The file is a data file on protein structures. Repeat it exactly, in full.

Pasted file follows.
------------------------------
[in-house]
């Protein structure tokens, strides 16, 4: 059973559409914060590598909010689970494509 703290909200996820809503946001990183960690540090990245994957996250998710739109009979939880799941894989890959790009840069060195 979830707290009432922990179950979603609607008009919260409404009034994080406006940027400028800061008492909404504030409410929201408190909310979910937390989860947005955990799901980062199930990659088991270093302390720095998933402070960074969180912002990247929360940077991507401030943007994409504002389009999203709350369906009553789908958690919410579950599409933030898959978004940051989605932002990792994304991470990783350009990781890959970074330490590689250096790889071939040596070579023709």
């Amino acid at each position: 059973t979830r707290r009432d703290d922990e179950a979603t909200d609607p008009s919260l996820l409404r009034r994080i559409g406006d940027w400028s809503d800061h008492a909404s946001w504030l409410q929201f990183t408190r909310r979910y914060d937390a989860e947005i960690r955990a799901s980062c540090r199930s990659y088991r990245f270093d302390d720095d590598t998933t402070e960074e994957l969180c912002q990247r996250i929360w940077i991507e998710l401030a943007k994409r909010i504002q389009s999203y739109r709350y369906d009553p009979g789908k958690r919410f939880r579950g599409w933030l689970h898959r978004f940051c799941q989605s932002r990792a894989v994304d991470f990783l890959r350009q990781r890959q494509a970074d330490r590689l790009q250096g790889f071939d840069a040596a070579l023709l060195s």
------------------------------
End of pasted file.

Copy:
[in-house]
């Protein structure tokens, strides 16, 4: 059973559409914060590598909010689970494509 703290909200996820809503946001990183960690540090990245994957996250998710739109009979939880799941894989890959790009840069060195 979830707290009432922990179950979603609607008009919260409404009034994080406006940027400028800061008492909404504030409410929201408190909310979910937390989860947005955990799901980062199930990659088991270093302390720095998933402070960074969180912002990247929360940077991507401030943007994409504002389009999203709350369906009553789908958690919410579950599409933030898959978004940051989605932002990792994304991470990783350009990781890959970074330490590689250096790889071939040596070579023709």
């Amino acid at each position: 059973t979830r707290r009432d703290d922990e179950a979603t909200d609607p008009s919260l996820l409404r009034r994080i559409g406006d940027w400028s809503d800061h008492a909404s946001w504030l409410q929201f990183t408190r909310r979910y914060d937390a989860e947005i960690r955990a799901s980062c540090r199930s990659y088991r990245f270093d302390d720095d590598t998933t402070e960074e994957l969180c912002q990247r996250i929360w940077i991507e998710l401030a943007k994409r909010i504002q389009s999203y739109r709350y369906d009553p009979g789908k958690r919410f939880r579950g599409w933030l689970h898959r978004f940051c799941q989605s932002r990792a894989v994304d991470f990783l890959r350009q990781r890959q494509a970074d330490r590689l790009q250096g790889f071939d840069a040596a070579l023709l060195s």